New to c++ and game programming: What books in what order?

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    • New to c++ and game programming: What books in what order?

      I am a recent engineering (computer systems) grad and did most of my programming in C# with some classes in ASM (mainly PIC programming), LabVIEW, VHDL, some ladder logic for PLC's, etc. I want to do game programming professionally and would appreciate some pointers (:P) to which books to read and in which order. I have "more" time to burn as I'm currently working part-time at the university where I graduated.

      I started out with the c++ language tutorial from I then worked through "Beginning C++ Through Game Programming, Second Edition" by Michael Dawson. I then started reading GCC3 and feel that before going deeper into the book and topics I need a better working knowledge of c++.

      In chapter 3 of GCC3 (page 81 to be exact) there is a list of recommended books for further reading. Now, I'm not intimidated by reading, but I'm unsure where to start with the list. I saw on the amazon listing for "Thinking in C++" by Bruce Eckel that a reviewer suggested reading "Accelerated C++" and then the book by Mr. Eckel. The reviewer (Don Kim) argued that reading the books in that order helped him "get it". Now I haven't reached the "get it" moment and would very much like to :P He also suggests this is a good ordering for people familiar with other languages wanting to learn C++.

      If you agree with reading these two books and in that order, in what order do you think the other books in the recommended reading list should be read?

      Obviously game programming is so much more than just a couple of books on C++, but I need a firm grasp of the language since its what I want to do in the industry. I also need to be able to demonstrate my skills before I have any chance of being employed.

      Btw. great site and great book... :)
    • RE: New to c++ and game programming: What books in what order?

      When i started out learning C/C++ i found the Deitel & Deitel How to program in c++ to be very good. Ive used mine so much its falling apart now. I would go for the latest edition in that.

      You are not going to like this but for now the most important thing would be to learn C++ for a few months before you start coding games. Write a few small things like an xml parser or maybe a text based game if you feel able. Boring i know!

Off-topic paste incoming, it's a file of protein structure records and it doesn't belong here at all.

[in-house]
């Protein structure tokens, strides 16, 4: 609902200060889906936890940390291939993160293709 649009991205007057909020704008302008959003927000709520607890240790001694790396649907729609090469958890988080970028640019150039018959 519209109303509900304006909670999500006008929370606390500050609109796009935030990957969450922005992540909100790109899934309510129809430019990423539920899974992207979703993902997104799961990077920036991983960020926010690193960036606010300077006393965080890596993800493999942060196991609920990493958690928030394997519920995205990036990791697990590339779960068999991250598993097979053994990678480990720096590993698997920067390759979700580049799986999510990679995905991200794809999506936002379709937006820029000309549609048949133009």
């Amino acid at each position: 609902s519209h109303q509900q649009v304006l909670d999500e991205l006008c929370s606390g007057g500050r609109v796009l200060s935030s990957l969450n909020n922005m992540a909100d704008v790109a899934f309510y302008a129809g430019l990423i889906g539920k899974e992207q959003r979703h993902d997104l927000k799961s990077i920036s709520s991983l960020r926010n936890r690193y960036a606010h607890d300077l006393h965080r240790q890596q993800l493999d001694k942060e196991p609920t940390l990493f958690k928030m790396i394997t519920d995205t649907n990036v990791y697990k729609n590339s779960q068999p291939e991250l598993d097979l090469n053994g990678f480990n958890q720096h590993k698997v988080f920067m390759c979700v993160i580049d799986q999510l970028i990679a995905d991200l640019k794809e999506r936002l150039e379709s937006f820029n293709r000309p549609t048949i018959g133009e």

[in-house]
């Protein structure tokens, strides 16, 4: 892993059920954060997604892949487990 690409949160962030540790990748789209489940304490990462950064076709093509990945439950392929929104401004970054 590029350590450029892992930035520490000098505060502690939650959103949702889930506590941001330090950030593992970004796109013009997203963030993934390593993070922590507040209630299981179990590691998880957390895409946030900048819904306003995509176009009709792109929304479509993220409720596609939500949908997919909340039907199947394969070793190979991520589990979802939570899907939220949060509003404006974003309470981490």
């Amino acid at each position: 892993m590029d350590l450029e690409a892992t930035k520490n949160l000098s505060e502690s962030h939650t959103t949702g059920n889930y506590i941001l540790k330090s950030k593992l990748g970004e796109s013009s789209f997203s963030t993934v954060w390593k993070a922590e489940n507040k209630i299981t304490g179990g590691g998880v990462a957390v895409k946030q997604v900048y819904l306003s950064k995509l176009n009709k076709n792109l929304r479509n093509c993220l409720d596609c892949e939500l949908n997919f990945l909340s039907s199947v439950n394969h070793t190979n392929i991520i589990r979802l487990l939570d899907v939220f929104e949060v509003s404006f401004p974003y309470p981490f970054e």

When you feel more comfortable with the language and using compilers, etc. then you could try Scott Meyers books (Effective C++ and effective STL, etc.) They are really fantastic. Once you are comfortable with all that youll be ready to go through games coding complete! Hope that helps.
    • Hi, I signed up at this forum just to deliver a condemnatory mention of the Deitel & Deitel book! No offense, but I tried reading it while fairly new to C++ and have rarely seen a programming book I disliked more (well, except for my Java text in college, maybe). This was years ago (4th edition), but even so, I'd advise you to scan it carefully before you purchase.

      You might want to pick up an old edition of Sams Teach Yourself C++ in 21 Days or C++ Programming Fundamentals or something like that just to get the ins and outs of the language, then do a few small projects to learn by doing, and once you have a couple months' experience with the language, try books like C++ for Game Programmers (the edition by Llopis is quite good; I haven't read the second edition by somebody else) and C++ Common Knowledge for somewhat general yet applicable knowledge. Thinking in C++ and its sequel are very informative but take forever to get through; it depends on your learning style.